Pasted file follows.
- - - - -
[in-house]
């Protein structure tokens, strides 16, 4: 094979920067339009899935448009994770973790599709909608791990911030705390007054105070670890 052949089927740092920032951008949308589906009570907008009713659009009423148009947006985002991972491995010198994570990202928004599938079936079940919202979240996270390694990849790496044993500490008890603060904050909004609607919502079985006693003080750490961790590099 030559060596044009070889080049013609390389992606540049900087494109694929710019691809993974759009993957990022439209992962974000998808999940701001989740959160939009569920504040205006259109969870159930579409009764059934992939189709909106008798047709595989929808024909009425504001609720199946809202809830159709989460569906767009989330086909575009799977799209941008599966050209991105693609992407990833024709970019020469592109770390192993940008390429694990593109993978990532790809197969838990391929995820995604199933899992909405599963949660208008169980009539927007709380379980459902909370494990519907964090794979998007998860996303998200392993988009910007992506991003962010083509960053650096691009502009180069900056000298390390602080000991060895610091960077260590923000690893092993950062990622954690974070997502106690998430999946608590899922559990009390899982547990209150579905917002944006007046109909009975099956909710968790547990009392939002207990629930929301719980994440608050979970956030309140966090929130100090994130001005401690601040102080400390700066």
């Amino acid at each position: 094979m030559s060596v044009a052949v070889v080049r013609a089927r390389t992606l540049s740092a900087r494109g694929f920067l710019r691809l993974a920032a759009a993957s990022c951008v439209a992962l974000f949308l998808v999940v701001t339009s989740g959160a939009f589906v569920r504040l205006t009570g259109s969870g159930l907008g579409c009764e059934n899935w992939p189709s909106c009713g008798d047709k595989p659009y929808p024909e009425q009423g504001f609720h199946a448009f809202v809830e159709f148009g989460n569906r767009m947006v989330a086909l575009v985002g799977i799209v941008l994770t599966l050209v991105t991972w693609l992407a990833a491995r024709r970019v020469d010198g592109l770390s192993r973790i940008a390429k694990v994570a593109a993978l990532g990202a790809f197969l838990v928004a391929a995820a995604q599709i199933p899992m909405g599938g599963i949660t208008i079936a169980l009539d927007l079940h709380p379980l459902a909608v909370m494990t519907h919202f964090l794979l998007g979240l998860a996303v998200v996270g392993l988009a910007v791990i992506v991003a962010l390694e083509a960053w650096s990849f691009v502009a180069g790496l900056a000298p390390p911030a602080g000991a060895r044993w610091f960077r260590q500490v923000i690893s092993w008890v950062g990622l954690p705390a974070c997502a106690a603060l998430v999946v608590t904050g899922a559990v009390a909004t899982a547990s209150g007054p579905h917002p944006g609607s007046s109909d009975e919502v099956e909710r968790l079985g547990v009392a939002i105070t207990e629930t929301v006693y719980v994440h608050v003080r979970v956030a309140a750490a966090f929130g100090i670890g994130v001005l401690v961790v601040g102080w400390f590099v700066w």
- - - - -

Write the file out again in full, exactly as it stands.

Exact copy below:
[in-house]
């Protein structure tokens, strides 16, 4: 094979920067339009899935448009994770973790599709909608791990911030705390007054105070670890 052949089927740092920032951008949308589906009570907008009713659009009423148009947006985002991972491995010198994570990202928004599938079936079940919202979240996270390694990849790496044993500490008890603060904050909004609607919502079985006693003080750490961790590099 030559060596044009070889080049013609390389992606540049900087494109694929710019691809993974759009993957990022439209992962974000998808999940701001989740959160939009569920504040205006259109969870159930579409009764059934992939189709909106008798047709595989929808024909009425504001609720199946809202809830159709989460569906767009989330086909575009799977799209941008599966050209991105693609992407990833024709970019020469592109770390192993940008390429694990593109993978990532790809197969838990391929995820995604199933899992909405599963949660208008169980009539927007709380379980459902909370494990519907964090794979998007998860996303998200392993988009910007992506991003962010083509960053650096691009502009180069900056000298390390602080000991060895610091960077260590923000690893092993950062990622954690974070997502106690998430999946608590899922559990009390899982547990209150579905917002944006007046109909009975099956909710968790547990009392939002207990629930929301719980994440608050979970956030309140966090929130100090994130001005401690601040102080400390700066």
């Amino acid at each position: 094979m030559s060596v044009a052949v070889v080049r013609a089927r390389t992606l540049s740092a900087r494109g694929f920067l710019r691809l993974a920032a759009a993957s990022c951008v439209a992962l974000f949308l998808v999940v701001t339009s989740g959160a939009f589906v569920r504040l205006t009570g259109s969870g159930l907008g579409c009764e059934n899935w992939p189709s909106c009713g008798d047709k595989p659009y929808p024909e009425q009423g504001f609720h199946a448009f809202v809830e159709f148009g989460n569906r767009m947006v989330a086909l575009v985002g799977i799209v941008l994770t599966l050209v991105t991972w693609l992407a990833a491995r024709r970019v020469d010198g592109l770390s192993r973790i940008a390429k694990v994570a593109a993978l990532g990202a790809f197969l838990v928004a391929a995820a995604q599709i199933p899992m909405g599938g599963i949660t208008i079936a169980l009539d927007l079940h709380p379980l459902a909608v909370m494990t519907h919202f964090l794979l998007g979240l998860a996303v998200v996270g392993l988009a910007v791990i992506v991003a962010l390694e083509a960053w650096s990849f691009v502009a180069g790496l900056a000298p390390p911030a602080g000991a060895r044993w610091f960077r260590q500490v923000i690893s092993w008890v950062g990622l954690p705390a974070c997502a106690a603060l998430v999946v608590t904050g899922a559990v009390a909004t899982a547990s209150g007054p579905h917002p944006g609607s007046s109909d009975e919502v099956e909710r968790l079985g547990v009392a939002i105070t207990e629930t929301v006693y719980v994440h608050v003080r979970v956030a309140a750490a966090f929130g100090i670890g994130v001005l401690v961790v601040g102080w400390f590099v700066w």